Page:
I keep throwing my wallet at the screen... And nothing is happening !
  • + 13
 You're meant to leave a comment with your bank account details so they can sort it out for you!
  • + 3
 That's because your computer doesn't have a bill insert slot. duh?
  • + 7
 Because your wallet is empty
  • + 5
 moefosho - throw it over here - we have larges in stock now! Wink

Regards - Kenny
Radsport USA
  • + 2
 I like 301 model more, awesome approach to wheel sizing, awesome warranty and frame design, i do believe that 3k price is fair enogh for ten year investment
  • + 3
 just a brilliant bike! how it can be driven see here:
www.vimeo.com/106715068
  • + 1
 Wow, that takes mountain biking to a whole new level, "fearless descender" epitomized.
  • + 1
 damn the finger cramps and arm pump would be shocking!! awesome ride though Smile
  • + 1
 or this one as well:
vimeo.com/15929380
  • + 2
 If protur is listening, I know you are a big proponent of the front and rear axle paths matching. What do you think of litevilles explanation of rear wheel movement?
  • + 1
 So where can we get one? I might have missed that part. Great review of this bike. Been looking at this frame but not sure where to buy. Thanks for any info..
  • + 2
 Theres a link in the details list.
  • + 2
 www.radsportusa.com is the US Distributor for Liteville, Syntace and other german brands
  • + 1
 @yesimaddicted - we are offering demos in Bend OR this year if you are in the area. Otherwise we do have some dealers out there and sell direct.
  • + 2
 Freeride bike. So glad to see they are still getting the love they deserve.
  • + 2
 I had a bug hit years ago 26 front 24 rear and that combo works great for FR love this idea
  • + 2
 Why they picked the worst trail in SD to feature this bike is beyond me. Sweet bike though
  • + 3
 San Diego's version of the Alps -- Cowles Mountain.
  • + 1
 cwatt, the bb is up, not down, the chance for hitting with pedals in the deep trails leaved by the tractors or valey of water , its minimal. Of course, if you have tehnique.
  • + 2
 Half shells and goggles..........this will never be cool.......please stop it!
  • + 2
 I was lucky enough to spend a day riding one of these around lake garda not too long ago, Amazing bike! Amazing riding!
  • + 1
 Did Liteville throw a 27.5 wheel on a 26 fork? Fox doesn't make a Van 27.5.
  • + 3
 Voltage fr!!
  • + 1
 Is it made in Germany? or designed in Germany, and made in somewhere else?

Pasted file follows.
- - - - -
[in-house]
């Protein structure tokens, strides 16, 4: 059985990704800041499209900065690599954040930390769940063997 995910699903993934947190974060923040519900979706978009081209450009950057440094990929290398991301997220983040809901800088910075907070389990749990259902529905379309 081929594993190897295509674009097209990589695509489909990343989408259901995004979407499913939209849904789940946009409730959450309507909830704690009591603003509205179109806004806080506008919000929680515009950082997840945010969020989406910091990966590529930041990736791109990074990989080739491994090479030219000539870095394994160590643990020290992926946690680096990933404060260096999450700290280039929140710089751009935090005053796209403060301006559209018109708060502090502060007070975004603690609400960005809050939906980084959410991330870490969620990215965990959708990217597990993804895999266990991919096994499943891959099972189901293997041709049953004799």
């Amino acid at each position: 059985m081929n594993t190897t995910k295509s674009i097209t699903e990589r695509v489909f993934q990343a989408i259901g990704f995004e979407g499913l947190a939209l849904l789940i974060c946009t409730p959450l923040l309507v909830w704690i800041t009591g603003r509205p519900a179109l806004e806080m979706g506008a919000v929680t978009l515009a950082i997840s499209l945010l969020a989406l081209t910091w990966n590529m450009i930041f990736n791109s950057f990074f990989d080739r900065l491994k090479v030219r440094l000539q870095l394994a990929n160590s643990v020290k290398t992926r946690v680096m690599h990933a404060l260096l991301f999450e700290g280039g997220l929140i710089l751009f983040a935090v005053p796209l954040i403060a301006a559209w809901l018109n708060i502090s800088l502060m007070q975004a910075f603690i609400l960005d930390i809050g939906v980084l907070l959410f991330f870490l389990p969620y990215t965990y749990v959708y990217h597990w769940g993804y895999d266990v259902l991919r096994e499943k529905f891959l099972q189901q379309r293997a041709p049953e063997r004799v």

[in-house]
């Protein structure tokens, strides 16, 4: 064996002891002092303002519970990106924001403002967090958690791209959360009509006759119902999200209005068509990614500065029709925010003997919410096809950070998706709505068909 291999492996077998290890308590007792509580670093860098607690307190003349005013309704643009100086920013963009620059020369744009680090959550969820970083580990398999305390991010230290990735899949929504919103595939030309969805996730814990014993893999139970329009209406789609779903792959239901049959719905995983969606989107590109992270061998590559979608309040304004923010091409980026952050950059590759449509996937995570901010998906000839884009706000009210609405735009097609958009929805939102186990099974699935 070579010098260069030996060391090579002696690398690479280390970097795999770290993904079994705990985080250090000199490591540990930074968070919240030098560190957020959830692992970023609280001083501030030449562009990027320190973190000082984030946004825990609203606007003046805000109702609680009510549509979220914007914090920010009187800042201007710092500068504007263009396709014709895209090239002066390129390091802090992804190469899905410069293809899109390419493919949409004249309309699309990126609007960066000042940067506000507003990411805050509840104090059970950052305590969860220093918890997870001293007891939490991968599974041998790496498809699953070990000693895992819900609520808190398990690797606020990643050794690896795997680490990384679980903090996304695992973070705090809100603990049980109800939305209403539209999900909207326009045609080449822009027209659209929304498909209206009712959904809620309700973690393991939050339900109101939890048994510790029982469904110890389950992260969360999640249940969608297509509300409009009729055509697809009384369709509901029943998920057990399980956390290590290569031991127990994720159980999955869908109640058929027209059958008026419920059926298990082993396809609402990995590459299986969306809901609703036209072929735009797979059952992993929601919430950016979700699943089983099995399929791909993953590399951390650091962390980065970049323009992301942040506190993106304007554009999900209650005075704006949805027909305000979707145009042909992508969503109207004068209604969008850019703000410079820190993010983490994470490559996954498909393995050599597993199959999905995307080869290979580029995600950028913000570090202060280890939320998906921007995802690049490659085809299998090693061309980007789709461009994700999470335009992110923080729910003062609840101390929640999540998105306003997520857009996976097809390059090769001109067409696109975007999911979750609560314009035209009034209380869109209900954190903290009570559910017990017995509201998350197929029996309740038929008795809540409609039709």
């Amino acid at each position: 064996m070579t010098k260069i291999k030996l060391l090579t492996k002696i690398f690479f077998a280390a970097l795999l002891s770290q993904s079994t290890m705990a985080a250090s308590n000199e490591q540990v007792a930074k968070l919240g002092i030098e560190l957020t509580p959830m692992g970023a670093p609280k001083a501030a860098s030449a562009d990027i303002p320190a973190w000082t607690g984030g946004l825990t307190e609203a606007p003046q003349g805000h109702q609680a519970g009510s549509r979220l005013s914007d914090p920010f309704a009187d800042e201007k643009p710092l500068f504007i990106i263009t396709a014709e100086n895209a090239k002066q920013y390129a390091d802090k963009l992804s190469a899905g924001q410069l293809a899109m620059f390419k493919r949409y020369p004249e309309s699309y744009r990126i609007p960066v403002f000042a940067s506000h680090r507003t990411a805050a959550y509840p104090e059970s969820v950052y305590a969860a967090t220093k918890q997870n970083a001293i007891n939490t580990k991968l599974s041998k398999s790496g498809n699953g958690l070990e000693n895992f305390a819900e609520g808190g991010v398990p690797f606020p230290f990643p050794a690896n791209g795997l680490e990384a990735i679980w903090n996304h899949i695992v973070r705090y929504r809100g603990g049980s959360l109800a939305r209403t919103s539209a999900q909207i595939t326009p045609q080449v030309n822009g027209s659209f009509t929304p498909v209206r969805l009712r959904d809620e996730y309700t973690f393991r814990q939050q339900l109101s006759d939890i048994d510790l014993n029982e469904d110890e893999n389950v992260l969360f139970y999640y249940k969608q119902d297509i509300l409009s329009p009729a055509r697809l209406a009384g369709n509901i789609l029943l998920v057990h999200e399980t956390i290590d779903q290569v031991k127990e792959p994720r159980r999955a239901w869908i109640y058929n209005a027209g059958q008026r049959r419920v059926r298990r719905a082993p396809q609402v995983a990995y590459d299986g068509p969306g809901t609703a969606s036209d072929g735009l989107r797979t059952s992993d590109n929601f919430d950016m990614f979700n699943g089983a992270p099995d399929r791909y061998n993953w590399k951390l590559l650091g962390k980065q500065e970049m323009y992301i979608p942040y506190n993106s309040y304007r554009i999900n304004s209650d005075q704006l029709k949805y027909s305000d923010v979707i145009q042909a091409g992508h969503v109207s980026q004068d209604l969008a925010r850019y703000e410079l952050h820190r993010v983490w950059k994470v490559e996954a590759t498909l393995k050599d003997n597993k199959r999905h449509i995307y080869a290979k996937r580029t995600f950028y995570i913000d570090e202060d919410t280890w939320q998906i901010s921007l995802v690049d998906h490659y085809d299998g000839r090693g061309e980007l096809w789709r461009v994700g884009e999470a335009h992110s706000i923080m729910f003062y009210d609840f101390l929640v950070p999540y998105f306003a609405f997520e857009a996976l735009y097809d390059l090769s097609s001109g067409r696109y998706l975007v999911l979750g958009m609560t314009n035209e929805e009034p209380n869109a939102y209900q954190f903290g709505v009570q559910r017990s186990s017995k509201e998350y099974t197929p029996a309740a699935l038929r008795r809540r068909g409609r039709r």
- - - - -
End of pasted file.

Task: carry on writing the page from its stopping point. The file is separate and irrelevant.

Can anyone clarify this?
  • + 0
 The frames are made in Taiwan based on all the sources I have seen.
  • + 0
 That's true. They produce in Taiwan.
  • + 2
 "European subcontinent"... is that a new phenomenon?
  • + 1
 I guess many feel that it is a subcontinent if you base it of off plate tectonics and should be called Eurasia. They feel there should only be 6 continents, or 10 or something......
  • + 2
 So I can fit a 27.5" wheel in my Fox 36 van 180 fit rc2?
  • + 1
 Already been done... Jamis was a major proponent.
  • + 0
 I can wait the 10 years it takes to be better priced -and with a gearbox as well - 27.5 by 29 for me! My Spec Enduro 29 will do just fine for me now!
  • - 1
 Liteville feels like an ironic name for something that's reviewed as being perfect for someone 'athletic enough to grind up steep climbs'. In saying that i do quite like the idea they are going with
  • + 9
 It is an aluminium 190mm bike with a coil freeride fork on the front, and it weighs the same as my nomad 3... I don't see a problem.
  • + 1
 Im guessing the 'iz' on your specialized bike is crossed out..
  • + 1
 Points well made, I stand corrected.
  • + 1
 @RC Looks like Liteville does sell complete bikes:
www.liteville.de/t/22_586.html
  • + 0
 This bike is sick. With all the wheel sizes integrated into one design, a reasonable price, sleek look, what's there to complain about?
  • + 17
 reasonable price at $3150 for the frame and shock only... i dont think so Facepalm
  • + 1
 I would love to ride one. But here in Germany they even cost 1500 Euro when they are hard used. 1500 for just the frame
  • + 1
 If this will be available in Canada I may read all that text. I'm intrigued but 190mm has got to be a dog climbing.
  • + 1
 @dirtdoctor It's available through Radsport USA.
www.radsportusa.com
  • + 2
 so Fox makes a 27.5 offset 180mm fork?
  • + 1
 and what fork are giants supposed to run on their 29er front ends?
  • + 2
 Dorado lowered to 180?
  • + 2
 Next new industry standard , "69 er "" whahaa
  • + 2
 I am loving that clean unpainted frame so hard. WANT.
  • + 1
 No idea why but I love the look of that
  • + 1
 good review. looks like a canyon DH bike????? cutting edge stuff!
  • + 1
 Looks like my old bottlerocket. I now want it back. :-(
  • + 1
 10 years transferable and race tolerant warranty!

Chubby Chum Chariot! Smile
  • + 2
 Want this bike
  • + 1
 It is a mk3 - 3 rd interation...
  • + 1
 You can see a mk2 in my album
  • + 2
 supergabby: I got it before there was an official MK3
  • + 1
 you are all sheep!!! drink the kool aid!!!!
  • + 1
 what a bad ass enduro ride
  • + 1
 Paint the frame matte black. It would look nasty.
  • + 3
 I own the black anodized 601, brilliant piece of kit. Have a look in my album to get an idea. For those more into a bike with less travel, take a look at the 301 which I used to own before. Building the 601 with a 160mm setup is also possible.
  • + 0
 CAN SOMEONE PLEASE STOP THE INMATES FROM RUNNING THE ASYLUM!!! PICK A WHEELSIZE, STICK WITH IT, BE A DICK ABOUT IT!!!
  • + 1
 I was curious until I saw the price....
  • + 1
 as tested 13,76 kg ... BULLSHIT
  • + 2
 Old school cool
  • + 1
 Haha ok..
  • + 1
 How can I try one??
  • + 1
 Want it
  • + 1
 drooool.......
  • - 2
 Well one point you have missed: If you own a Liteville you have to be a dick about it...
  • + 3
 look at the linkage at the rear axle, not the same. pivot above BB shell, not the same BB height is lower on the pic you shown, but I can imagine your pedals would be hitting everything.
  • - 2
 looks like a focus sam
  • - 1
 I smell bs